Large 4-Head Beauty Salon and Phone Service Sign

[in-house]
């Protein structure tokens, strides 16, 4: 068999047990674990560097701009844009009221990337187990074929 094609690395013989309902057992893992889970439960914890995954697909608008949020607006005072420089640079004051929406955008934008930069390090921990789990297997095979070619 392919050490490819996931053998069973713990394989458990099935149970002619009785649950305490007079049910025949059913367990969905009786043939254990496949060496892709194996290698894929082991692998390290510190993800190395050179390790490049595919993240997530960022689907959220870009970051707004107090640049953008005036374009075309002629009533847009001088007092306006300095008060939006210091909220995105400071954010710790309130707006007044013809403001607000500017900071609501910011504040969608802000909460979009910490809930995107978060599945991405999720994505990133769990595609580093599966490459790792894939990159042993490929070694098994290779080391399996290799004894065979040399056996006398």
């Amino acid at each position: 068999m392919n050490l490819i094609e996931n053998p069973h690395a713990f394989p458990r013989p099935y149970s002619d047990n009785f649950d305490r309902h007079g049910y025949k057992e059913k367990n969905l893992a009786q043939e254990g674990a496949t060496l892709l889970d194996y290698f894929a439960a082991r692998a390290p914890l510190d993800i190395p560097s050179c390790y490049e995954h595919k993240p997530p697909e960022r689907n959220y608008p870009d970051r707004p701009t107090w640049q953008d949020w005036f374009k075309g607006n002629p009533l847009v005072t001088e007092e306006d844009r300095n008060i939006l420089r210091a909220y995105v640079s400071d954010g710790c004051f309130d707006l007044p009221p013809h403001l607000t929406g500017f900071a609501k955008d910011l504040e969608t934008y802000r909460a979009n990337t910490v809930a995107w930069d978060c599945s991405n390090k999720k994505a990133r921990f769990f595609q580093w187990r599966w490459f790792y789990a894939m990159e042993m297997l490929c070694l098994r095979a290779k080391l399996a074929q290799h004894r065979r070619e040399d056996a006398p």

Traditionally in Africa many small, often ambulatory businesses have used hand-painted, hand-constructed signs to advertise their business. The business person may have an actual store front but more often just sets up shop along any street and moves around town from day to day as the business prospects appear better in different parts of town. In the case of people who cut hair, men’s or women’s, this is a very common option in all parts of Africa. To support those people in business there are very accomplished artists who make their living as commercial artists, painting signs for any business, itinerant or in a fixed location. This sign was painted by hand by a commercial artist for a woman who not only styles women’s hair but also offers cell phone service. As cell phones have become more widespread throughout Africa, more and more people in business for themselves use their cell phones to offer phone service to the public. Although everyone wants his own phone not everyone can afford his or her own; the majority of the people still do not own a phone. The availability of land lines has always been limited. In addition to all the people who have set up a business offering only phone service to the public using their own cell phone other businesses are taking advantage of the demand thereby created to offer that service along with their regular business. Beauty salons and barbershops are an increasingly common type of business which offer phone service too. This sign measures 48 x 32″ (122 x 81 cm), without the legs. This sign is one half of a sandwich sign which we have separated into its two sides. The two sides were connected at the top with a hinge so it would stand alone when opened and would be visible from both sides. The other side is available for purchase on this site as well, item #11802. This side features, in red, the word “STOP” then in much larger red letters, the word “PHONE” with an arrow on the far right pointing left to the word “PHONE”. This arrow would have been pointing at the business, visible from both sides, pointing in the same direction. The majority of the area of the sign is divided into 4 quarters, each with a woman’s head on a solid color background, two each in light blue and pink, with a white vertical band in the center, dividing the photos into two vertical halves. Each woman’s head has a different hair style and each woman is wearing a different outfit. The woman in the upper left quadrant has white decorations (it’s not clear if they are beads or shells) in her hair arranged in a horizontal straight line. The woman in the lower left has a pony tail hairstyle. All of the women’s hairstyles show a lot of detail, a lot of texture, as African hairstyles typically do. Each woman except the one on the lower right is wearing an earring, each different. The wooden sandwich frame to which the sign is attached is painted blue; the blue legs, extending from that frame, are still present but could be removed easily. The sign could be removed from the frame or be kept on it. The sign is painted on a thin piece of wood the top veneer of which has begun to separate a bit from wear from the rest of the wood on which the sign is painted; there is a strip of veneer that has come off at the top of the sign. At the bottom left corner of the sign there is some wear. All over the surface of the painting there are small marks, evidence of use. This form of African art is contemporary; these signs continue to be made although currently the trend seems to be to more professionally printed signs on paper which is now cheaper than hiring an artist. This, therefore, is one of the last of a dying art. This sign was well used for some time but not so old as to have been worn as much as some of older signs. It is in very good condition.